Although root canals can be difficult to market, they are the most cost-effective dental procedure. Charles Blair, DDS and John McGill, MBA, CPA, JD Dr. Blair urges all doctors to invest in the best clinical and business advice available to maximize returns. Like The Millionaire Next Door, he finds that those who are most successful have sought help from competent professionals - and implemented their advice.
Are you busy producing week after week, only to find that there isn't much money left in the account at the end of the month? Well, chances are you're making one of the following four mistakes that increase your overhead and ruin your finances. However, for now, let's focus on some particular mistakes that I see dentists make more often. You should analyze your output, income and profits at least once a week to see how things are going, if you are on track towards your goal that month, and if there are any alarming trends you need to address. This allows you to run your business in real time and get back on track before something becomes a real problem instead of realizing it at the end of the month: “Uh, oh, I don't have money for payroll (or taxes) or “Dang, with all these other expenses, I can't seem to pay myself again.
So watch your own finances on a regular basis. We can teach you exactly what numbers to look at and how to interpret them. The proper definition of “overhead” is the amount of money you NEED to spend to keep your business running. Now, I'm not saying that you can't spend money on anything but the basics.
You can buy things completely just because you want them, improve the quality of service in your office, reward your staff and renovate your office. Before you make those expenses, describe your true overheads of what is actually needed. Once this is done and set in stone, you will see how much additional money you will need to earn in order to purchase the new CEREC machine, the X-ray machine, the elegant sign, the decorative flowers, etc. Set your weekly and monthly production goals with this in mind.
And you'll probably find that you'll have to set aside a small percentage each month to save on things you'd like to splurge on. And if you have a week or a month off, those “waste” items will be the first things that are sacrificed. Payroll is usually the largest percentage of your overheads. And that's the way it should be; it's the staff who keep the practice running and allow the production to take place.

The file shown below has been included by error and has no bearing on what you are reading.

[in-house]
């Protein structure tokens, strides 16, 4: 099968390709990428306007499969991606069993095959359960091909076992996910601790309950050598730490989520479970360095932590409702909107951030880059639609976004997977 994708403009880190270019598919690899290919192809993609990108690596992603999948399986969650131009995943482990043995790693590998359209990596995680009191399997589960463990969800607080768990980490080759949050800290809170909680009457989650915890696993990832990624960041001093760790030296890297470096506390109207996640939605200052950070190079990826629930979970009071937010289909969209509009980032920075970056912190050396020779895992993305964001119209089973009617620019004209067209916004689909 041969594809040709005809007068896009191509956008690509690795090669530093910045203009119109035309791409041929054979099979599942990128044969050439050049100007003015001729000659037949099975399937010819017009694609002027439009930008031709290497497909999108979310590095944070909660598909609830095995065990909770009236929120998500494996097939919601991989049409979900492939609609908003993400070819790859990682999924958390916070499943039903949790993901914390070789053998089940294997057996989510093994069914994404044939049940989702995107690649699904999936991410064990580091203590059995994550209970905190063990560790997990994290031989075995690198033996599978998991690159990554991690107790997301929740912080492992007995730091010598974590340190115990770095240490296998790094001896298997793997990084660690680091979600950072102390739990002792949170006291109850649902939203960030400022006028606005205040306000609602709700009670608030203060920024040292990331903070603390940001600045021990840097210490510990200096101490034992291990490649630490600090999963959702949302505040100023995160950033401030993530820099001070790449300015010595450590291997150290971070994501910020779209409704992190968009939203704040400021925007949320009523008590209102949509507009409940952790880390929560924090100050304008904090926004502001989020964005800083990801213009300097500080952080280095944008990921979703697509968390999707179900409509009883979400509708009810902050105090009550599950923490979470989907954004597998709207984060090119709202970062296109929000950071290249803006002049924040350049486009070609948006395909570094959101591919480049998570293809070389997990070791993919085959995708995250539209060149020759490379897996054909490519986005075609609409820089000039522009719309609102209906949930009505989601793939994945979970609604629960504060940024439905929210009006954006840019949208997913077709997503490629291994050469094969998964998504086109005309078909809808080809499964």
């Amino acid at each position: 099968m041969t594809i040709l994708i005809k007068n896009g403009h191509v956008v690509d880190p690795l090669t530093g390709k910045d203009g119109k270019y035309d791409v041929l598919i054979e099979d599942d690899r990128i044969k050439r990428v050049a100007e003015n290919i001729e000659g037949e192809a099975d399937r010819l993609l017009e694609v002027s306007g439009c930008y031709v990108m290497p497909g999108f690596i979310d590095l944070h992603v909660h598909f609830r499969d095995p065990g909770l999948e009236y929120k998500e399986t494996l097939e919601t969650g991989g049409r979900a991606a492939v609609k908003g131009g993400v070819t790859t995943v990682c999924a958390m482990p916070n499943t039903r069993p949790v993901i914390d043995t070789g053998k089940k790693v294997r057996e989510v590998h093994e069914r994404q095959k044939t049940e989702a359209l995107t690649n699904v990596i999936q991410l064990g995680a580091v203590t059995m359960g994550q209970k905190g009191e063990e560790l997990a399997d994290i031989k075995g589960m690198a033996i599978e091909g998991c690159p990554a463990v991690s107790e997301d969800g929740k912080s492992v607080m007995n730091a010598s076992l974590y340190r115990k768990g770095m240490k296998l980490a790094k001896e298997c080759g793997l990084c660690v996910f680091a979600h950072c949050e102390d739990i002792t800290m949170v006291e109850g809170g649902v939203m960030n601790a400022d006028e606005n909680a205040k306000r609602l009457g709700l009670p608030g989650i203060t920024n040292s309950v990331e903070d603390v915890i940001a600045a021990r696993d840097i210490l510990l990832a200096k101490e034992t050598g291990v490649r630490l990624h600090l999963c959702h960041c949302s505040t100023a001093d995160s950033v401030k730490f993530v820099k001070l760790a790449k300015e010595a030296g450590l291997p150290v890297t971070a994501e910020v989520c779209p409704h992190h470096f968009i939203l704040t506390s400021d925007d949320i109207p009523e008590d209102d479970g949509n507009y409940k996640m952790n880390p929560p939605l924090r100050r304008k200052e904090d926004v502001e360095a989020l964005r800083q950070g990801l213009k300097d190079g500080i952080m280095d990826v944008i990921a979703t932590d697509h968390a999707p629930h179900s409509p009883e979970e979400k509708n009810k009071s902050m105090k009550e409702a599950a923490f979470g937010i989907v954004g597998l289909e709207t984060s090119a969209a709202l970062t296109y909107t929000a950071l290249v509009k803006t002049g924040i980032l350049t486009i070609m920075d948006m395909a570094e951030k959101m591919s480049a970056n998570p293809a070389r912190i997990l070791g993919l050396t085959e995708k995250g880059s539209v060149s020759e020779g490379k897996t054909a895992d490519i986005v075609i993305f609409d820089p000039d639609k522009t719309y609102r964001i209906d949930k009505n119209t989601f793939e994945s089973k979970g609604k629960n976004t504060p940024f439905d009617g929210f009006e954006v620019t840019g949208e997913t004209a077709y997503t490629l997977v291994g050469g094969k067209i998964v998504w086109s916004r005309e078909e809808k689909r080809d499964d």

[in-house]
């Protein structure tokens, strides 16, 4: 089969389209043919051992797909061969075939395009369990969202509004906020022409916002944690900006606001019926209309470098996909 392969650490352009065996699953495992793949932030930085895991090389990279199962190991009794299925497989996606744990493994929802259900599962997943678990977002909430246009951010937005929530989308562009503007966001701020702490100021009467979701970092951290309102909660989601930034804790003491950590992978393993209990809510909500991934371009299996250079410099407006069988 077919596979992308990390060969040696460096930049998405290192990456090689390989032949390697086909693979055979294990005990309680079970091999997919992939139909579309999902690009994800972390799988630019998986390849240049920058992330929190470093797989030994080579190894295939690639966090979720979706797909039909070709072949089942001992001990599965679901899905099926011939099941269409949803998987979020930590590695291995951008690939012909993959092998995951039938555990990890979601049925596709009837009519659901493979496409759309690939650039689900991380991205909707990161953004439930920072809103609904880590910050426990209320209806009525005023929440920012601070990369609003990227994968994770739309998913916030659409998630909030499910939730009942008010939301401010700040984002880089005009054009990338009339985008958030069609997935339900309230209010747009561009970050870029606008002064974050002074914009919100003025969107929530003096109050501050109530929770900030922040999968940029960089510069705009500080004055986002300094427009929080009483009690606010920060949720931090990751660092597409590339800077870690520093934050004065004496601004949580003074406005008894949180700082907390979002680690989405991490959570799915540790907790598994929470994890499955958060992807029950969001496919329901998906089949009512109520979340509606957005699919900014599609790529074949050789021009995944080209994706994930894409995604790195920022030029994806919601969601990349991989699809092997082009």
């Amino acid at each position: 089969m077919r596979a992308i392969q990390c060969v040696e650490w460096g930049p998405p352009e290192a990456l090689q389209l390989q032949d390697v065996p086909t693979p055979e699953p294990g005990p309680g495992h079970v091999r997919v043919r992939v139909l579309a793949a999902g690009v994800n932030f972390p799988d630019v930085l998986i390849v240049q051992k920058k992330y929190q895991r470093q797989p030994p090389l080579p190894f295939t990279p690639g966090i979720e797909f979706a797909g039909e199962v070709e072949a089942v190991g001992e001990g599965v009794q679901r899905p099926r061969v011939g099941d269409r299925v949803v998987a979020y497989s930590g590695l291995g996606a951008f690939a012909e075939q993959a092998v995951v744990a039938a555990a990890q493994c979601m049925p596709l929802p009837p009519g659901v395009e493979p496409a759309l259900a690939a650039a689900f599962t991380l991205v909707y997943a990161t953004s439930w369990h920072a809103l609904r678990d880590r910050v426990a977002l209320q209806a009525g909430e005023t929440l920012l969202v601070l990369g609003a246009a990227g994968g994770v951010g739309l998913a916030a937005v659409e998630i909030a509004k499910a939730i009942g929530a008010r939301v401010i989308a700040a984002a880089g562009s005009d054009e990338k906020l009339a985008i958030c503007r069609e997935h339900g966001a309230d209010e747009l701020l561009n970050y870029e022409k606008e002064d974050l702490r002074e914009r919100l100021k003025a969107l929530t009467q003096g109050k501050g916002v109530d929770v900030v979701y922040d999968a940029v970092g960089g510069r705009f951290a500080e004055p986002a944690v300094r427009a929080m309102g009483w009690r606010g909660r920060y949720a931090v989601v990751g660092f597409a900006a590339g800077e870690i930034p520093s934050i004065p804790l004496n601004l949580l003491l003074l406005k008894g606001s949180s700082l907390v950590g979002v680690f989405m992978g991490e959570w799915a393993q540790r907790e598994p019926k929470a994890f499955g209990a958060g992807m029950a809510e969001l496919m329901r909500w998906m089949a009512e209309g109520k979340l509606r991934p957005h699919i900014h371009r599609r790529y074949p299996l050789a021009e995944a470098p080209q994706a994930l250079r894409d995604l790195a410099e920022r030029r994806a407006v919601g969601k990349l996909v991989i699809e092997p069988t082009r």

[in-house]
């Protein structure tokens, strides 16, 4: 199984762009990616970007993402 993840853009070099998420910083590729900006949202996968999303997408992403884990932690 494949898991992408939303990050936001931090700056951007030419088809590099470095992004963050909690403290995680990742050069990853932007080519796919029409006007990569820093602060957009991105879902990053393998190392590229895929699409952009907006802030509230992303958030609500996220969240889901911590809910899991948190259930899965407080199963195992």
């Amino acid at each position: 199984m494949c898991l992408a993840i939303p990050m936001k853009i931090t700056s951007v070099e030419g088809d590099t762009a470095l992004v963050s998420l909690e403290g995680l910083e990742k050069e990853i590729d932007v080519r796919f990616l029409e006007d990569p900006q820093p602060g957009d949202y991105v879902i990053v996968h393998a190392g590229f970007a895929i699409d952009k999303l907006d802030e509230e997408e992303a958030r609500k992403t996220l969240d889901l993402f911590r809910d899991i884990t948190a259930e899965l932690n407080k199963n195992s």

But the idea is that the staff is highly productive and the work they do, in turn, will attract more patients, create production and, in general, generate income that is worth many times more than what you are paying them. Therefore, if certain employees are not doing their jobs well, they do not contribute to generating this resulting income, and then the payroll percentage seems too high. An additional comment here is that you don't be afraid to delegate and allow your staff to do their jobs. A big mistake many dentists make is limiting their staff too much and not trusting them to handle their work independently.
If you don't trust them enough to do so, then it's time for you to study how to better train them. One of the biggest mistakes I see dentists make is the lack of staff in the front office to save on payroll. On the surface, this seems to make sense. But if you dig deeper, you'll find that you're stifling your potential production here.
It's just not a good business decision. The same goes for the doctor who tries to do his own hygiene or keep only one hygienist despite having thousands of medical records (whether they are overdue, inactive or not). Believe it or not, a well-managed hygiene department should cover all the general expenses of your practice. That means that the doctor's entire production is salsa.
It would be nice, right? Well, you can do it. It requires a little effort to reactivate late patients and hire a hygienist, but it's the best way to improve cost-effectiveness and value of the practice. We created a free hygiene production calculator that calculates your potential hygiene output and how your current production compares. I highly recommend using it, at least just to see where you are.
Here are my tips for keeping your overhead under control and maximizing profitability. Obviously there is a lot more to this topic, in fact, we have a 3-day seminar on the MGE program dedicated only to this topic, but I hope these four tips help. Do you want to improve your leadership skills? While leadership is an important topic. Which procedures have a higher profit margin? They include implants, endodontics, porcelain veneers, and crowns and bridges.
In general, these dental procedures generate more profits than your standard care treatments. For most dental offices, a certain percentage of dental patients generate the majority of profits. The Wealthy Dentist conducted a survey asking dentists what type of dental patients they find to be the most cost-effective for their dental practice. .